Coleoptile length is determined by the variety and soil temperature conditions. Coleoptile length is shorter at both lower and higher temperatures than the ideal range. If the coleoptile grows as long as it can and still hasn’t broken through the soil surface, the first true leaf will emerge below ground (Figure 1). Under normal conditions, this first true leaf emerges above ground. If the first true leaf has to start growing in the soil, it is very unlikely to be able to force its way through the soil and emerge. What you’ll see when digging up the seed is an intact coleoptile alongside a short first leaf that is scrunched up or crinkled. If this is the case, replanting will likely be necessary.
Another possible reason for poor emergence is poor seed quality. As long as the seed was tested for germination by a licensed laboratory and had an acceptable germination rate, seed quality should not be a problem. If germination testing on the seed lot was not done by a laboratory, poor seed quality could be a problem if other potential problems have been ruled out as the cause of poor emergence.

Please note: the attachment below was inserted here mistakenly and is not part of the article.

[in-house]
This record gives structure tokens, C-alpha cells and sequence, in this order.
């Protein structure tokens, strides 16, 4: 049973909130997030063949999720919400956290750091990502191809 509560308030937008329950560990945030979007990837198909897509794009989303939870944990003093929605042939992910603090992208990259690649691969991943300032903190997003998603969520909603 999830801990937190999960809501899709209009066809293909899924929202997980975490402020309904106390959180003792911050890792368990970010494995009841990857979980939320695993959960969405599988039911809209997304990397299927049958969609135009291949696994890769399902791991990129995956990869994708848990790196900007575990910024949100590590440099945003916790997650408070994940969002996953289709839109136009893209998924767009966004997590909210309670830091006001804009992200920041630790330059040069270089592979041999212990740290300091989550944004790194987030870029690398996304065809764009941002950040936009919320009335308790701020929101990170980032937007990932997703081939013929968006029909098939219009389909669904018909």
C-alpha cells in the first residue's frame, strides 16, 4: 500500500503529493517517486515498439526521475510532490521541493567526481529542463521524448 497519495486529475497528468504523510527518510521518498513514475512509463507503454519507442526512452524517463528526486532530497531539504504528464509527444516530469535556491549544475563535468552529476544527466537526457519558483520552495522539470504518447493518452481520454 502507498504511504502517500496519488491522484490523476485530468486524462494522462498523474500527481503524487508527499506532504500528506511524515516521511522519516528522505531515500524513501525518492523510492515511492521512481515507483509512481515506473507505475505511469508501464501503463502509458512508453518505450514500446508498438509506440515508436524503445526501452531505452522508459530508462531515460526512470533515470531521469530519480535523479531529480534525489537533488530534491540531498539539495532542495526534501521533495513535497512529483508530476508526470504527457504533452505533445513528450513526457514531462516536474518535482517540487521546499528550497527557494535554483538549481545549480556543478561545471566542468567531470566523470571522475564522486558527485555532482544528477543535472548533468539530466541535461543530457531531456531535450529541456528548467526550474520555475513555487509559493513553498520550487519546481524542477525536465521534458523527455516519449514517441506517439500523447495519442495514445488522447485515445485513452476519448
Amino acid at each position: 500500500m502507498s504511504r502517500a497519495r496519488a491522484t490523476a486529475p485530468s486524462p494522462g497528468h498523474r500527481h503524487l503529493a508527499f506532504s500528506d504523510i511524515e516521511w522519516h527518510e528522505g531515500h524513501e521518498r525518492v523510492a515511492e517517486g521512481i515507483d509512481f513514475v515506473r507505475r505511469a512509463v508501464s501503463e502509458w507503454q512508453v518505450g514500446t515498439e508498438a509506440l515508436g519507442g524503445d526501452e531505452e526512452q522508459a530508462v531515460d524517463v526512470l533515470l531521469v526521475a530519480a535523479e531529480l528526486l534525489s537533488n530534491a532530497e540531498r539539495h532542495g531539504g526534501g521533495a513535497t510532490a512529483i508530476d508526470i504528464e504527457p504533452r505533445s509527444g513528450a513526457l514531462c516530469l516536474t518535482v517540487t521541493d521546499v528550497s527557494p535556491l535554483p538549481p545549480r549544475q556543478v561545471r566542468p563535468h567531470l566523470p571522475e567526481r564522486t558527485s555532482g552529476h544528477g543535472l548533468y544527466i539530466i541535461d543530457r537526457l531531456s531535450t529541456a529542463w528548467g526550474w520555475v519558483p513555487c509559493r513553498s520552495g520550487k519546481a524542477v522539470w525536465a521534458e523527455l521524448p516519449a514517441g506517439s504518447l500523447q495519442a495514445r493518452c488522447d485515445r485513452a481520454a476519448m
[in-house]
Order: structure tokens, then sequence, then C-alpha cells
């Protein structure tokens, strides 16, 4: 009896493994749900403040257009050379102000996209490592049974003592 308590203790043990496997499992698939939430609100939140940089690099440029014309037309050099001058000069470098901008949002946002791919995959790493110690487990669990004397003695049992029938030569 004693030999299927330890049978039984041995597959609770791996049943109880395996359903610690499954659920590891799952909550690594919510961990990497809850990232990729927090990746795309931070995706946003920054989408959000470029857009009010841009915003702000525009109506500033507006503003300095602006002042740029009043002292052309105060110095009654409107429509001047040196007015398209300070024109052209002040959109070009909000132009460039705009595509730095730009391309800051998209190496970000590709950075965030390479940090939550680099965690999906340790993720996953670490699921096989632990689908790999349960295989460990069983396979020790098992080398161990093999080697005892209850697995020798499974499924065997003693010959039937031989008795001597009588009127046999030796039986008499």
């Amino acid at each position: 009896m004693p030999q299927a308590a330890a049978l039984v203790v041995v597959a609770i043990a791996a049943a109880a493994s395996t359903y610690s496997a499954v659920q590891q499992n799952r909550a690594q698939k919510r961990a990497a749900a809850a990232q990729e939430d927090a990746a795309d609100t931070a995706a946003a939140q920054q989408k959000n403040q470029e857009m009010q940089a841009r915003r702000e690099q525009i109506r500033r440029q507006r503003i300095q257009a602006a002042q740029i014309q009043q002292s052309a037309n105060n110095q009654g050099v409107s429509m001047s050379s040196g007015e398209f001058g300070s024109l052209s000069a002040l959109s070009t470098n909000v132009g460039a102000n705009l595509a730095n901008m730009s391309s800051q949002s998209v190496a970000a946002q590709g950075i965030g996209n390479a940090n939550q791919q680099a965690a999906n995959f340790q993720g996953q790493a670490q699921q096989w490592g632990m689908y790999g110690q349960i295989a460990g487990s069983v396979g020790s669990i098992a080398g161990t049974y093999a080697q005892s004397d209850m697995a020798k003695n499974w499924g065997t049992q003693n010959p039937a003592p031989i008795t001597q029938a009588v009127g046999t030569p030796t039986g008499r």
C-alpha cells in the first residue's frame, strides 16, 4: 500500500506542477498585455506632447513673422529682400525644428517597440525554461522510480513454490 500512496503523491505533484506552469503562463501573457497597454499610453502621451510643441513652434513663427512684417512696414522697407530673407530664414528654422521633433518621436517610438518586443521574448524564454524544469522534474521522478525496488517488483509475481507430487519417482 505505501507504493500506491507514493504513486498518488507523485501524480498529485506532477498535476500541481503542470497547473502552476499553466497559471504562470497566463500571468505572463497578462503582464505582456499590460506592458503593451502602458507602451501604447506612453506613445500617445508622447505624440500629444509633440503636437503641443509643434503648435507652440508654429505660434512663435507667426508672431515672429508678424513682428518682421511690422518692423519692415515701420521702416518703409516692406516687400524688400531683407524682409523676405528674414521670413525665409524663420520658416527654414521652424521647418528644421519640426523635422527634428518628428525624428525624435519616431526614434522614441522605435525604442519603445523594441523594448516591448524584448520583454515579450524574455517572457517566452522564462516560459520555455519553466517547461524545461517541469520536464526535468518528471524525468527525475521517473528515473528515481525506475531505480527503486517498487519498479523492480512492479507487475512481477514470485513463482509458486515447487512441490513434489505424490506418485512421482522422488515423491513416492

At times, wheat doesn’t germinate simply because the seed has an unusually long seed dormancy requirement. This is hard to identify in the field and can cause growers to replant when it’s not necessary. There are variety differences in seed dormancy requirement, although this hasn’t been tested recently. And even within the same variety, some seed will have longer dormancy than others depending on the conditions in which it was produced. If a seed lot has unusually long seed dormancy but is acceptable in all other qualities, it should eventually germinate and emerge just fine.
False wireworms can be the cause of poor emergence. False wireworms are soil-inhabiting, yellowish to orange-colored worms up to 1½ inches long. A pair of short antennae is clearly visible on the front of the head and the head region does not appear flattened when viewed from the side. They commonly follow the drill row in dry soils, feeding on the seeds prior to germination. Other insect and disease problems can attack seedlings after emergence.
Low Soil pH
Although low soil pH has been historically known to decrease overall plant growth (root and aboveground biomass), its effects on wheat stand establishment had not been reported until recently. A study in Oklahoma looking at four different varieties and a soil pH gradient ranging from 4-7.5 indicated that a minimum soil pH of 4.9 was needed to ensure an acceptable emergence uniformity and stand establishment.
Making the decision to replant the crop needs to take into account percent stand establishment as compared to the targeted stand, replanting date, rate and weed control. See the accompanying article on replanting decisions in this issue of the Agronomy eUpdate.
For more information on emergence problems, see K-State’s publication S-84, Diagnosing Wheat Production Problems.